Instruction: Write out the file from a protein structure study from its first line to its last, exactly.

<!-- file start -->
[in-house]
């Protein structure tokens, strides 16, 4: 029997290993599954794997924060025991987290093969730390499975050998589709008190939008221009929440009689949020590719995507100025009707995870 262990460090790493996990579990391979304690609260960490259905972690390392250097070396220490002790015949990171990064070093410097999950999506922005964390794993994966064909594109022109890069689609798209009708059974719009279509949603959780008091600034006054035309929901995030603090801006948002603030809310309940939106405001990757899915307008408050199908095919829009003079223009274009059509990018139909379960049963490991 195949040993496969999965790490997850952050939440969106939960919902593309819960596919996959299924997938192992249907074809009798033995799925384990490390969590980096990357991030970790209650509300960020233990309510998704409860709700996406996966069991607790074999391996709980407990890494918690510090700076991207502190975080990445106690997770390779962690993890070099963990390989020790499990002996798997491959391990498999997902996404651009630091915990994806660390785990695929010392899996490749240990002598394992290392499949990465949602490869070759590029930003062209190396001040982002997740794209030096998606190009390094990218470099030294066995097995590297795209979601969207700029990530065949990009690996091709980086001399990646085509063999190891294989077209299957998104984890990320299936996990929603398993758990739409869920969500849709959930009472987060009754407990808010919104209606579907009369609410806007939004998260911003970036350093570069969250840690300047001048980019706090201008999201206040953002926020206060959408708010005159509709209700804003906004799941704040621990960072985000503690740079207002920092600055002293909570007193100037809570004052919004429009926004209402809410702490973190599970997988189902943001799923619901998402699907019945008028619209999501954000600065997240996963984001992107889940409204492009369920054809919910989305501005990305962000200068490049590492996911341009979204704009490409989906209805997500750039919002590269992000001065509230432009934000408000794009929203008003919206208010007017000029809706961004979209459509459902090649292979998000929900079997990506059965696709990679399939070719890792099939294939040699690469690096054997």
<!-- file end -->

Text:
[in-house]
């Protein structure tokens, strides 16, 4: 029997290993599954794997924060025991987290093969730390499975050998589709008190939008221009929440009689949020590719995507100025009707995870 262990460090790493996990579990391979304690609260960490259905972690390392250097070396220490002790015949990171990064070093410097999950999506922005964390794993994966064909594109022109890069689609798209009708059974719009279509949603959780008091600034006054035309929901995030603090801006948002603030809310309940939106405001990757899915307008408050199908095919829009003079223009274009059509990018139909379960049963490991 195949040993496969999965790490997850952050939440969106939960919902593309819960596919996959299924997938192992249907074809009798033995799925384990490390969590980096990357991030970790209650509300960020233990309510998704409860709700996406996966069991607790074999391996709980407990890494918690510090700076991207502190975080990445106690997770390779962690993890070099963990390989020790499990002996798997491959391990498999997902996404651009630091915990994806660390785990695929010392899996490749240990002598394992290392499949990465949602490869070759590029930003062209190396001040982002997740794209030096998606190009390094990218470099030294066995097995590297795209979601969207700029990530065949990009690996091709980086001399990646085509063999190891294989077209299957998104984890990320299936996990929603398993758990739409869920969500849709959930009472987060009754407990808010919104209606579907009369609410806007939004998260911003970036350093570069969250840690300047001048980019706090201008999201206040953002926020206060959408708010005159509709209700804003906004799941704040621990960072985000503690740079207002920092600055002293909570007193100037809570004052919004429009926004209402809410702490973190599970997988189902943001799923619901998402699907019945008028619209999501954000600065997240996963984001992107889940409204492009369920054809919910989305501005990305962000200068490049590492996911341009979204704009490409989906209805997500750039919002590269992000001065509230432009934000408000794009929203008003919206208010007017000029809706961004979209459509459902090649292979998000929900079997990506059965696709990679399939070719890792099939294939040699690469690096054997």